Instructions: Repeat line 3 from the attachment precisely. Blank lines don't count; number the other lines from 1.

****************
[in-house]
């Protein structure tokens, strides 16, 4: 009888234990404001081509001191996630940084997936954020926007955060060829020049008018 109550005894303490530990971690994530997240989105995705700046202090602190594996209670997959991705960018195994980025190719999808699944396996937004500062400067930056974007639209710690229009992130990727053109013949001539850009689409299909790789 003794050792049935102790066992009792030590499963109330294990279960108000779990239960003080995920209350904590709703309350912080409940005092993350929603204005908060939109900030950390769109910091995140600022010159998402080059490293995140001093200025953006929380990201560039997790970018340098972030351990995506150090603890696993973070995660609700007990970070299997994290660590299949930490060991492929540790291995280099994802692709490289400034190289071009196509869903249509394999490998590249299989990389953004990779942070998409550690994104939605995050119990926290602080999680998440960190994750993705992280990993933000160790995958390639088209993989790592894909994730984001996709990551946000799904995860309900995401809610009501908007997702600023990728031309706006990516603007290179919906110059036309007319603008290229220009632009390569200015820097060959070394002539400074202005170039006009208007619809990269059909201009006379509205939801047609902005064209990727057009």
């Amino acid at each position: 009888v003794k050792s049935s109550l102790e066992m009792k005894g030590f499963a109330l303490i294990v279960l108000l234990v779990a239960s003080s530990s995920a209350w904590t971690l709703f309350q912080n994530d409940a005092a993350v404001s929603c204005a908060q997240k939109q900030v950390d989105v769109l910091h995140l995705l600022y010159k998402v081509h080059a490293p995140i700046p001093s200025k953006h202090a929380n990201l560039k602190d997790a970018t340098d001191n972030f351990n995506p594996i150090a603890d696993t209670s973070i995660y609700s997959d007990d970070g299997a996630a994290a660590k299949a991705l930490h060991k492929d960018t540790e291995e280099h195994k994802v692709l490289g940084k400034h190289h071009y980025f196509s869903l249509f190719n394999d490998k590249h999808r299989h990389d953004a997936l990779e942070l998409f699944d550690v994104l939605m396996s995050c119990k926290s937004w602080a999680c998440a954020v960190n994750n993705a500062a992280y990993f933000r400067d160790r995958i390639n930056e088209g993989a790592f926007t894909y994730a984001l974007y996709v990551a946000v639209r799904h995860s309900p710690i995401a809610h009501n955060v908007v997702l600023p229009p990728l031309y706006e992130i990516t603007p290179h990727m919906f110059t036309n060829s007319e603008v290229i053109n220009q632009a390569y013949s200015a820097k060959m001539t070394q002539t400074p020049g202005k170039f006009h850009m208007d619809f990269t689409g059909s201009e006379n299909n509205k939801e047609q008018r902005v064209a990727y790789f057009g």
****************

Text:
């Amino acid at each position: 009888v003794k050792s049935s109550l102790e066992m009792k005894g030590f499963a109330l303490i294990v279960l108000l234990v779990a239960s003080s530990s995920a209350w904590t971690l709703f309350q912080n994530d409940a005092a993350v404001s929603c204005a908060q997240k939109q900030v950390d989105v769109l910091h995140l995705l600022y010159k998402v081509h080059a490293p995140i700046p001093s200025k953006h202090a929380n990201l560039k602190d997790a970018t340098d001191n972030f351990n995506p594996i150090a603890d696993t209670s973070i995660y609700s997959d007990d970070g299997a996630a994290a660590k299949a991705l930490h060991k492929d960018t540790e291995e280099h195994k994802v692709l490289g940084k400034h190289h071009y980025f196509s869903l249509f190719n394999d490998k590249h999808r299989h990389d953004a997936l990779e942070l998409f699944d550690v994104l939605m396996s995050c119990k926290s937004w602080a999680c998440a954020v960190n994750n993705a500062a992280y990993f933000r400067d160790r995958i390639n930056e088209g993989a790592f926007t894909y994730a984001l974007y996709v990551a946000v639209r799904h995860s309900p710690i995401a809610h009501n955060v908007v997702l600023p229009p990728l031309y706006e992130i990516t603007p290179h990727m919906f110059t036309n060829s007319e603008v290229i053109n220009q632009a390569y013949s200015a820097k060959m001539t070394q002539t400074p020049g202005k170039f006009h850009m208007d619809f990269t689409g059909s201009e006379n299909n509205k939801e047609q008018r902005v064209a990727y790789f057009g």